Question: Is this a hydroid?  12/5/08 Hello, Wet Web Media Crew I would like to begin by proclaiming my love for your site. I began to visit this site six months before I set up my first saltwater tank and have visited it almost daily since. I use your site to do research on sea creatures that I have absolutely no intention of ever buying (or even seeing in person, for that matter) just because you have such a wonderful plethora of information. <Ahh, most welcome> Anyway, I have recently found a mystery hitchhiker in my tank. I have searched through all of the FAQs I could find on your site and have not yet found a match as to what type of organism this might be. I am concerned that it is a hydroid of some sort. If this is the case, I want to get it out of my tank right away. However, if it is something more innocuous, I would like to leave it be. <I would leave be... is not a hydroid but some sort of Octocoral... an Anthozoan... note the eight multiple tentacle pinnate polyps. Please see here: http://wetwebmedia.com/cnidaria.htm and on the Net in general re Octocoral identification...> I have attached a photo to this message. The organism in question appears to consistently have eight "tentacles," <Ah yes> and all of the different polyps seem to sprout from a common vein that runs along the piece of rock the organism is attached to. It also is capable of retracting, if that makes a difference. <Does... Please see here: http://www.wetwebmedia.com/polypidfaqs.htm What you have is some sort of "Star Polyp"... a Clavulariid> Thank you for all that you do, Megan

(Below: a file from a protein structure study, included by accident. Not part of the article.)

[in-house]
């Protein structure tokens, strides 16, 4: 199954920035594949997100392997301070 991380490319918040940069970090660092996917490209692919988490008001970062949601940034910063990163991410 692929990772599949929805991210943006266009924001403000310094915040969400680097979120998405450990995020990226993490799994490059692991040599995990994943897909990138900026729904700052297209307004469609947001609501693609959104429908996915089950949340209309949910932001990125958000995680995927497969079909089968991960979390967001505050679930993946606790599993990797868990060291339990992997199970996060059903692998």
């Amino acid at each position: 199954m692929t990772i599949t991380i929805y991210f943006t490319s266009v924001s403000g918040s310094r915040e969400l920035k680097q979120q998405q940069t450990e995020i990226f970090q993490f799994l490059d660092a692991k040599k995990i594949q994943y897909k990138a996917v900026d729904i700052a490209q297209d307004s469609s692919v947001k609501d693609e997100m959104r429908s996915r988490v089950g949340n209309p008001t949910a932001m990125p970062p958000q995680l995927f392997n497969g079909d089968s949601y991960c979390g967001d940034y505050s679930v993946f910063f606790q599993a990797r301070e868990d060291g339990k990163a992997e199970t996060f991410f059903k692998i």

<Welcome, and enjoy these. Bob Fenner>

Clove polyps, hydroids or feather dusters- octagonal ID 11/03/07 Hello Crew, <Good evening, Sara here.> My tank has been running for three weeks with live rock that my LFS says came from Bali Indonesia. Several of the pieces have colonies of polyps growing on them and they seem to be spreading. I'm hoping you can tell me if these are something I need to worry about and ultimately remove. At first I thought they might be Aiptasia but I have ruled that out. <Good thought, they're not Aiptasia.> I'm now thinking that these are either clove polyps or some sort of hydroid. <Well, the fact that they have eight tentacles per polyp is a big hint. Thus, I would conclude that it is an Octocoral of some sort.> I guess it is possible they are feather dusters but I doubt that. <Agreed. Not feather dusters...> Each polyp is brown and has eight feathery tentacles. <good observation> The tentacles retract into the stem if they are touched with the handle of my net. The polyps are less than .25 inches in diameter. I'm not sure if these will actually sting me so I haven't touched them with my fingers. Any help with ID'ing these and letting me know if and how these should be removed would be greatly appreciated. <They're some kid of "clove coral." Unfortunately, some hitch-hiking clove corals can be as much a pain (if not more of a pain) than any hydroid or Aiptasia. I've battled some that got into my aquarium for over a year now. I don't know if yours will be quite as invasive or relentless as mine have been, but if I were you, I wouldn't take any chances. Unless you really like them, I'd suggest you try to kill them off now before they get too settled in. Start with Kalk. If that doesn't work, try vinegar. If that doesn't work... uh, there's always NaOH as a last resort (but that's very corrosive stuff, so try not to mess with it if you don't have to).> Thanks,